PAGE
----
Friday, 1 May 2015

Pierluigi Lanfranchi: The Use of Emotions in John Chrysostom’s Sermons against the Jews

The aim of my paper is to explore the emotional dimension of the interaction between Jews and Christians in Late Antiquity. More precisely, I am interested in the way Christian authors used emotions in their anti-Jewish polemics. This approach allows us to grasp the mechanisms – rhetorical and psychological – which the polemicists exploited in order to convey their message. It also makes it possible to consider in a different way the relationship between rhetoric and reality, between the texts and their historical and social context.
As all religious groups, Christian communities were also “emotional communities”, that is groups that share the same rules of emotional expression and attach (or do not attach) importance to the same feelings. I will analyse as a case study the discourses against the Jews delivered by John Chrysostom in Antioch in 386-387.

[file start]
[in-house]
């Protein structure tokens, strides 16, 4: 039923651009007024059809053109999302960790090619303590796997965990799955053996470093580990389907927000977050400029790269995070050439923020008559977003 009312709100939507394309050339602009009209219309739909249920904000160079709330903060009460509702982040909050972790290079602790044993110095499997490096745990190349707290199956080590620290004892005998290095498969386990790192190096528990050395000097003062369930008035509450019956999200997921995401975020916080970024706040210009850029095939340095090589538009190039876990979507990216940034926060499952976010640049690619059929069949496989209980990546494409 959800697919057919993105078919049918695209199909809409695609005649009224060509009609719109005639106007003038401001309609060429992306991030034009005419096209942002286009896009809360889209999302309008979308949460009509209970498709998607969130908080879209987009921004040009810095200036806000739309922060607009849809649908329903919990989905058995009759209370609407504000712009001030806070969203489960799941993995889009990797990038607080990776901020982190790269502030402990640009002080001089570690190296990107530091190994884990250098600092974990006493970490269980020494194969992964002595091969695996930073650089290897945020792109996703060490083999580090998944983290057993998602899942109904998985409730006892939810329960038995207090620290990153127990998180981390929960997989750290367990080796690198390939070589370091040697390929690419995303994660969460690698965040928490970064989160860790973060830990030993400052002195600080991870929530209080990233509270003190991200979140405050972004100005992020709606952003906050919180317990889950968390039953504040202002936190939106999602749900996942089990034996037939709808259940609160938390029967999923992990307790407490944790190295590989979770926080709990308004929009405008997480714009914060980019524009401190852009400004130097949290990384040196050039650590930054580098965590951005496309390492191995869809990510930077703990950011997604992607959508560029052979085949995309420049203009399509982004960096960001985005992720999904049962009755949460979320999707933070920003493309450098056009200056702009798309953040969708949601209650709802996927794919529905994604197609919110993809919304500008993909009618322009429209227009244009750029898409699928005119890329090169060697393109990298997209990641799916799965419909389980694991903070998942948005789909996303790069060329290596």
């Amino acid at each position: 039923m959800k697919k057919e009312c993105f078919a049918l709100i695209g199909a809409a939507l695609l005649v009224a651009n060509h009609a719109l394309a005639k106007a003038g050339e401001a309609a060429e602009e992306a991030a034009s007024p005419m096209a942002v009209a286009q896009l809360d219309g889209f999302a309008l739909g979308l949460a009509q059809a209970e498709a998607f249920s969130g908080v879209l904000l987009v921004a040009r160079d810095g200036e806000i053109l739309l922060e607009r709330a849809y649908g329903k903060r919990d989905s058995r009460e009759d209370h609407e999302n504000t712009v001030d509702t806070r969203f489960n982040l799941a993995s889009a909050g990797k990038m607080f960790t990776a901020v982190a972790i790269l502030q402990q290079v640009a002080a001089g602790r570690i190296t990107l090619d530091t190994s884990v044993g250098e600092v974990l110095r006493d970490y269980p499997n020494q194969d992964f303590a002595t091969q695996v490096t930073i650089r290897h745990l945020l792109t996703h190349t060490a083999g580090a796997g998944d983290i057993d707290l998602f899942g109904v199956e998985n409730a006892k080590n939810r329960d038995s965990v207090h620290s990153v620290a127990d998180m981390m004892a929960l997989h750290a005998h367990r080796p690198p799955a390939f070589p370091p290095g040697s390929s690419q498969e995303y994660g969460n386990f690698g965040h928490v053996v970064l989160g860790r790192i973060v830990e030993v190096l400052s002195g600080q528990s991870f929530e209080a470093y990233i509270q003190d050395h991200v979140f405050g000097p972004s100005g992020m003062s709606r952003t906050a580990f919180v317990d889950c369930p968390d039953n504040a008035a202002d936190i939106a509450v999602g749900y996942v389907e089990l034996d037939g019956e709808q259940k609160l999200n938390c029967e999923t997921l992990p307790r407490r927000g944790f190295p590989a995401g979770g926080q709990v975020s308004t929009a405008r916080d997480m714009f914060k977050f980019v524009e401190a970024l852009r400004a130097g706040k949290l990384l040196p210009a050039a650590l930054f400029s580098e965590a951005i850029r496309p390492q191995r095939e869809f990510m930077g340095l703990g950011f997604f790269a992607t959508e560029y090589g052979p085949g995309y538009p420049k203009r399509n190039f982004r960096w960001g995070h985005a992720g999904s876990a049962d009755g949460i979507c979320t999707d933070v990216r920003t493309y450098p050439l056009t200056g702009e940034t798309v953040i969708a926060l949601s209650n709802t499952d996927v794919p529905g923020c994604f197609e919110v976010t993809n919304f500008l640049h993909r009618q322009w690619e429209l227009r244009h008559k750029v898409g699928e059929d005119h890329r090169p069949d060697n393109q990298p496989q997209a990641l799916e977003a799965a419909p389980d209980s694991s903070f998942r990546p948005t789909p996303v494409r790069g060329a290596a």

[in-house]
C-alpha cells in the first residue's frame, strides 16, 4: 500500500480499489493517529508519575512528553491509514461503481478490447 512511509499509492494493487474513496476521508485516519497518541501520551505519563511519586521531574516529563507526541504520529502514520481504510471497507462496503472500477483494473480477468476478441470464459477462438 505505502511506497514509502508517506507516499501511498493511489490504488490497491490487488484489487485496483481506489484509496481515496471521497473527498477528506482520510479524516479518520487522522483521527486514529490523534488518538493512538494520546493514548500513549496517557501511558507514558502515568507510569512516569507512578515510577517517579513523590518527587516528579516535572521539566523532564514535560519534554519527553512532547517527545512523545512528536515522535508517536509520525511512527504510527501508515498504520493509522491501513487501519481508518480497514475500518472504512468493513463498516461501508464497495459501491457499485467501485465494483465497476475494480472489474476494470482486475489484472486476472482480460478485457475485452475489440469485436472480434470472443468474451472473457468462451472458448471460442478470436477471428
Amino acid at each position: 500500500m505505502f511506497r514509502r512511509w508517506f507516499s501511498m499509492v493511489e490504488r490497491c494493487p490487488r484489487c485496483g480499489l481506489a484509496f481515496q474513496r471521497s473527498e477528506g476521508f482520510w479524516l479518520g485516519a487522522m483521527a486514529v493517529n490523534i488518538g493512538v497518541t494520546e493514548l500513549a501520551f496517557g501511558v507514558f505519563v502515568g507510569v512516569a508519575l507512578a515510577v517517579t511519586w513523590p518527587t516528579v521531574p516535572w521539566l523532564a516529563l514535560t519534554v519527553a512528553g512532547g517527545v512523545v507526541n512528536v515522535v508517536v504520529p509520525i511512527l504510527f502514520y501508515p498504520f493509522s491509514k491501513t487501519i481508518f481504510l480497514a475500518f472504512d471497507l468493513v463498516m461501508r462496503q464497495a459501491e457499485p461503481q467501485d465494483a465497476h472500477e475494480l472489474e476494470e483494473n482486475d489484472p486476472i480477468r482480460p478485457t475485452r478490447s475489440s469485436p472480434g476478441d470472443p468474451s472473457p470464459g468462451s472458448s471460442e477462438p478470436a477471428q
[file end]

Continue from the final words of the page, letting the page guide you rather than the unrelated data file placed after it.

By studying these sermons I try to answer the following questions: what kind of emotions did Chrysostom mobilize against the Jews? What did he mean while speaking of zēlos, orgē, thumos, misos? How did Chrysostom’s public react to his discourses? My hypothesis  is that his sermons witness an emotional divide between John and his public, as well as a certain resistance by the audience to accept Chrysostom’s instructions. The emotional regime he wants his public to abide to, does not coincide with the emotions the public actually feels. In other words, the emotional community imagined by Chrysostom diverges from the emotional community he addresses.

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